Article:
On May 21 we will hold an exclusive live by satellite event (broadcast from Curzon Mayfair, London), after the film there will be a post screening discussion.

Journalist and broadcaster Jon Snow will host the discussion with guests including the film’s director Amir Amirani, executive producer and comedian Omid Djalili, convenor of the Stop The War Coalition Lindsey German and professor of international law at UCL Philippe Sands.

For more information about the film please visit:

www.wearemany.com
www.facebook.com/WeAreManyMovie
www.twitter.com/WeAreManyMovie

From daily The Guardian in Britain today:

We Are Many: the legacy of the global anti-war protests in 2003 – video trailer world exclusive

We Are Many, directed by Amir Amirani, explores the legacy of the global anti-war demonstrations of 15 February 2003, an event that saw an estimated million people march against the Iraq war in London alone.

Filmed over nine years, the film talks to key campaigners, including Damon Albarn, Ken Loach and the late Tony Benn, as well as those who made the decision to go to war. A special satellite screening of the film with a Q+A with Jon Snow takes place in London on 21 May, transmitted to select cinemas across the country, while the film is released on 22 May.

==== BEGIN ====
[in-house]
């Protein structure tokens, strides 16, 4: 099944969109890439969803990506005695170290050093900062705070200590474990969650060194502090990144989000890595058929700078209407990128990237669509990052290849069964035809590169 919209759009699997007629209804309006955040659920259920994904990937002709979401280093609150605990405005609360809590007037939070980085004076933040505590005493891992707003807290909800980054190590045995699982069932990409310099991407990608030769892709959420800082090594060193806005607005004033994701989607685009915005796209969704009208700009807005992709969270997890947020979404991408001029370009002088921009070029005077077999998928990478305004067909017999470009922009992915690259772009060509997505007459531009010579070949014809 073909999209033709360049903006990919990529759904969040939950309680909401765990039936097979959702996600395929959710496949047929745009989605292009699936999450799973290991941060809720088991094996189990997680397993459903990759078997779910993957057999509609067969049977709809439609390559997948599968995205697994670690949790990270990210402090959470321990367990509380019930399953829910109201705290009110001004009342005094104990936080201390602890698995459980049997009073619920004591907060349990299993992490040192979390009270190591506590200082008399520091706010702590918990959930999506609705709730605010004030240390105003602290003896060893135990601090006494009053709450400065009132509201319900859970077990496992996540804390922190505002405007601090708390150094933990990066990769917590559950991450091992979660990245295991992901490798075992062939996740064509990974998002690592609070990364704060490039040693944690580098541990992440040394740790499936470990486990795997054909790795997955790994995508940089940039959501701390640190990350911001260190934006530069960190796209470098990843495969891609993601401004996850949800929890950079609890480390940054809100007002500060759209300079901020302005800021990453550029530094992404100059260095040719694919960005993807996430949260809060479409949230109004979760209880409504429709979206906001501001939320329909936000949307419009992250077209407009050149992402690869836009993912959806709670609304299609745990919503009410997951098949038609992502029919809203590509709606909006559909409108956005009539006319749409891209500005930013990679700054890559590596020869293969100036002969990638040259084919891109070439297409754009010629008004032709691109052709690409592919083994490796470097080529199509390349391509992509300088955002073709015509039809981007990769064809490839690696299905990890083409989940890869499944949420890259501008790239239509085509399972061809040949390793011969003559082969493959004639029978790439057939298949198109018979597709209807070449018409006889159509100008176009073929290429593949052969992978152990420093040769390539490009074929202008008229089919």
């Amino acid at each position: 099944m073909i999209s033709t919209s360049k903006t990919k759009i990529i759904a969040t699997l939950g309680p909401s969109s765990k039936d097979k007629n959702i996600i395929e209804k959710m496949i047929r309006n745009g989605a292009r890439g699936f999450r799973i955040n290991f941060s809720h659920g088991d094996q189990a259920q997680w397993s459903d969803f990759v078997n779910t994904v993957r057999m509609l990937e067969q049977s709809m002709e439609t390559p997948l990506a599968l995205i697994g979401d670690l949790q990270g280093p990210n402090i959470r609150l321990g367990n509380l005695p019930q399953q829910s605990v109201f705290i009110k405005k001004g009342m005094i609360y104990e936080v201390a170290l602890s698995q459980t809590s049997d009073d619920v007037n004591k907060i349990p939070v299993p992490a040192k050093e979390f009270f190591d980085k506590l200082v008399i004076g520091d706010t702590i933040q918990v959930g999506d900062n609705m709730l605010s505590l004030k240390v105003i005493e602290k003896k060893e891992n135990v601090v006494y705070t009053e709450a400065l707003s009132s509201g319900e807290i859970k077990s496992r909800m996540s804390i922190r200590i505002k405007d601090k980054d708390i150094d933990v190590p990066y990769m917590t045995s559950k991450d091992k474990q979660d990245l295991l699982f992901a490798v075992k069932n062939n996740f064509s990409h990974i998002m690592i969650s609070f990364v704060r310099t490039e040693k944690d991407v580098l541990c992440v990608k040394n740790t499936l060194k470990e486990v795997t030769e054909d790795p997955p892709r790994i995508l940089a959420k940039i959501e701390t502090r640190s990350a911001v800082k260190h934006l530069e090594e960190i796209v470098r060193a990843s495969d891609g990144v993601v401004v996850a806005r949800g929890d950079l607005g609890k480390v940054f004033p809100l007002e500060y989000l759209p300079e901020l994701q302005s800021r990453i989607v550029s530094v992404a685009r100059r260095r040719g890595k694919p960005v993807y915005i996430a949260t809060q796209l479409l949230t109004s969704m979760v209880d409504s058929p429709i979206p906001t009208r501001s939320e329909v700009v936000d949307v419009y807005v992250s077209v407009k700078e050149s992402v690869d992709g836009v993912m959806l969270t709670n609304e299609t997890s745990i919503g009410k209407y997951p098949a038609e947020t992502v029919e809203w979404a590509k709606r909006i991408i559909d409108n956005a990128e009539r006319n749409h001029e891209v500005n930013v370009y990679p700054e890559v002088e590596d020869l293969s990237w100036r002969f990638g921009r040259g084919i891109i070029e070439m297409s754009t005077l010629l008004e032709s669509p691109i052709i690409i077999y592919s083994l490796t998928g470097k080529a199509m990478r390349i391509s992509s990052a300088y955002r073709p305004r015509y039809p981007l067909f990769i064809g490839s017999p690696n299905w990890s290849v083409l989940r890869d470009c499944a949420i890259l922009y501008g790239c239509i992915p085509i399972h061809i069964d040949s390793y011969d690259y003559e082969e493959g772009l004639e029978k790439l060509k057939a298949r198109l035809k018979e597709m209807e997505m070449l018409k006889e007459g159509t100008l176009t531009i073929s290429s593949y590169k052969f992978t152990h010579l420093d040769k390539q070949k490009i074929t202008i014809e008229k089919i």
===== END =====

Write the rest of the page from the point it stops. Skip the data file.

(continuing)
See it first on May 17th as part of Guardian Live at the Rio Cinema.

British children asked to imitate bitterns


Chris Packham asks children to imitate bitterns

After the red deer sound imitation contests … and the Tyrannosaurus rex sound imitation contest for children … now BBC wildlife TV presenter Chris Packham asks children up to yen years old on Twitter to imitate bittern sound for BBC TV program Springwatch.

This is a video about a bittern, February – March 2014, Belarus.